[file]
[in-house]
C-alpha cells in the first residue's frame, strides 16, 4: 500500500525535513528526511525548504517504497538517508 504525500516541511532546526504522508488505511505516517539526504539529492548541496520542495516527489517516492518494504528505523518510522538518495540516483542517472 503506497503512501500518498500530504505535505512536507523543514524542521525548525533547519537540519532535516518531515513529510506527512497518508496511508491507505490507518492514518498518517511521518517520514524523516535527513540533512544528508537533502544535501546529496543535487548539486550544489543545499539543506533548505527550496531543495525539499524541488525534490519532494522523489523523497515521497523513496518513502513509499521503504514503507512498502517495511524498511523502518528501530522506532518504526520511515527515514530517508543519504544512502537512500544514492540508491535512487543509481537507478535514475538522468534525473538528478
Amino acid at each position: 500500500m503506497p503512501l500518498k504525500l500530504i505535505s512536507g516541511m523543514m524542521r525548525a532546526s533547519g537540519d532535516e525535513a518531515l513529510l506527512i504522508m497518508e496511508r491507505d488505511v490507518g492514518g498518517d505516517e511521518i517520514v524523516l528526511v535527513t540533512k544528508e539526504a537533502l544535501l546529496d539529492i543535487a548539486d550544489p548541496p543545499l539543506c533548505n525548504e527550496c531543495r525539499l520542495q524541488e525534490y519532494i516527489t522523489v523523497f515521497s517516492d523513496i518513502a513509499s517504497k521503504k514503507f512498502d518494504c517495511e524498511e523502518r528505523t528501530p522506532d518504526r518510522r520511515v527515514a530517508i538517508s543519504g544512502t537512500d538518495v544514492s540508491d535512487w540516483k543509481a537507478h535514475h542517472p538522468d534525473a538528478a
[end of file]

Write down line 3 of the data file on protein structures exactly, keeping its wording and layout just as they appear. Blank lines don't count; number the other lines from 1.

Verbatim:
Amino acid at each position: 500500500m503506497p503512501l500518498k504525500l500530504i505535505s512536507g516541511m523543514m524542521r525548525a532546526s533547519g537540519d532535516e525535513a518531515l513529510l506527512i504522508m497518508e496511508r491507505d488505511v490507518g492514518g498518517d505516517e511521518i517520514v524523516l528526511v535527513t540533512k544528508e539526504a537533502l544535501l546529496d539529492i543535487a548539486d550544489p548541496p543545499l539543506c533548505n525548504e527550496c531543495r525539499l520542495q524541488e525534490y519532494i516527489t522523489v523523497f515521497s517516492d523513496i518513502a513509499s517504497k521503504k514503507f512498502d518494504c517495511e524498511e523502518r528505523t528501530p522506532d518504526r518510522r520511515v527515514a530517508i538517508s543519504g544512502t537512500d538518495v544514492s540508491d535512487w540516483k543509481a537507478h535514475h542517472p538522468d534525473a538528478a